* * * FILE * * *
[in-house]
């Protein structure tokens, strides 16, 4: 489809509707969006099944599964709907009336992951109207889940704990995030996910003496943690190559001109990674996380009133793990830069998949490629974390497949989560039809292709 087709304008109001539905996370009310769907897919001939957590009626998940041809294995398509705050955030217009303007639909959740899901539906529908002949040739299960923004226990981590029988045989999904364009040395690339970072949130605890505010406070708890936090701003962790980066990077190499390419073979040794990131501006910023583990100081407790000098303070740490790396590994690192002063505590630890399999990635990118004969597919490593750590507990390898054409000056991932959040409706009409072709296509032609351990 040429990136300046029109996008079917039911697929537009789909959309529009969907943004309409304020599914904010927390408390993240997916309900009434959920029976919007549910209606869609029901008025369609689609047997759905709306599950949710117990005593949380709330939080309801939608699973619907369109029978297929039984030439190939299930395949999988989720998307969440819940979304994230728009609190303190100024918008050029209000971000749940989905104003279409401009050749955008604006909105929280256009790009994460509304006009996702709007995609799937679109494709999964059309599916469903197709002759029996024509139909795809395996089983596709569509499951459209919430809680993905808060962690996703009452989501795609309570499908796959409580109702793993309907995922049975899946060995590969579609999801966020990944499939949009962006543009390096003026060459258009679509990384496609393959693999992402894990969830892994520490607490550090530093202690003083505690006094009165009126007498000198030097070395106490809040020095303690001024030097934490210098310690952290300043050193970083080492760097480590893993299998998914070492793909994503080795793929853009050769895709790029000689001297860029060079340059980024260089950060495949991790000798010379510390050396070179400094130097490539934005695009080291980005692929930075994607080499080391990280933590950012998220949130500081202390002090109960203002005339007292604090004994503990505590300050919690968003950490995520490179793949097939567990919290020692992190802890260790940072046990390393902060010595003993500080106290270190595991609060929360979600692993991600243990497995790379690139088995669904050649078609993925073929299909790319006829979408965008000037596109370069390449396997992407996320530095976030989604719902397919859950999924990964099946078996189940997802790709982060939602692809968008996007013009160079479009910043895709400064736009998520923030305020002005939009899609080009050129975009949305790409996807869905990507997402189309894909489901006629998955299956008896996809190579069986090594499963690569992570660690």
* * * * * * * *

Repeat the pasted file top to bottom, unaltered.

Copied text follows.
[in-house]
């Protein structure tokens, strides 16, 4: 489809509707969006099944599964709907009336992951109207889940704990995030996910003496943690190559001109990674996380009133793990830069998949490629974390497949989560039809292709 087709304008109001539905996370009310769907897919001939957590009626998940041809294995398509705050955030217009303007639909959740899901539906529908002949040739299960923004226990981590029988045989999904364009040395690339970072949130605890505010406070708890936090701003962790980066990077190499390419073979040794990131501006910023583990100081407790000098303070740490790396590994690192002063505590630890399999990635990118004969597919490593750590507990390898054409000056991932959040409706009409072709296509032609351990 040429990136300046029109996008079917039911697929537009789909959309529009969907943004309409304020599914904010927390408390993240997916309900009434959920029976919007549910209606869609029901008025369609689609047997759905709306599950949710117990005593949380709330939080309801939608699973619907369109029978297929039984030439190939299930395949999988989720998307969440819940979304994230728009609190303190100024918008050029209000971000749940989905104003279409401009050749955008604006909105929280256009790009994460509304006009996702709007995609799937679109494709999964059309599916469903197709002759029996024509139909795809395996089983596709569509499951459209919430809680993905808060962690996703009452989501795609309570499908796959409580109702793993309907995922049975899946060995590969579609999801966020990944499939949009962006543009390096003026060459258009679509990384496609393959693999992402894990969830892994520490607490550090530093202690003083505690006094009165009126007498000198030097070395106490809040020095303690001024030097934490210098310690952290300043050193970083080492760097480590893993299998998914070492793909994503080795793929853009050769895709790029000689001297860029060079340059980024260089950060495949991790000798010379510390050396070179400094130097490539934005695009080291980005692929930075994607080499080391990280933590950012998220949130500081202390002090109960203002005339007292604090004994503990505590300050919690968003950490995520490179793949097939567990919290020692992190802890260790940072046990390393902060010595003993500080106290270190595991609060929360979600692993991600243990497995790379690139088995669904050649078609993925073929299909790319006829979408965008000037596109370069390449396997992407996320530095976030989604719902397919859950999924990964099946078996189940997802790709982060939602692809968008996007013009160079479009910043895709400064736009998520923030305020002005939009899609080009050129975009949305790409996807869905990507997402189309894909489901006629998955299956008896996809190579069986090594499963690569992570660690």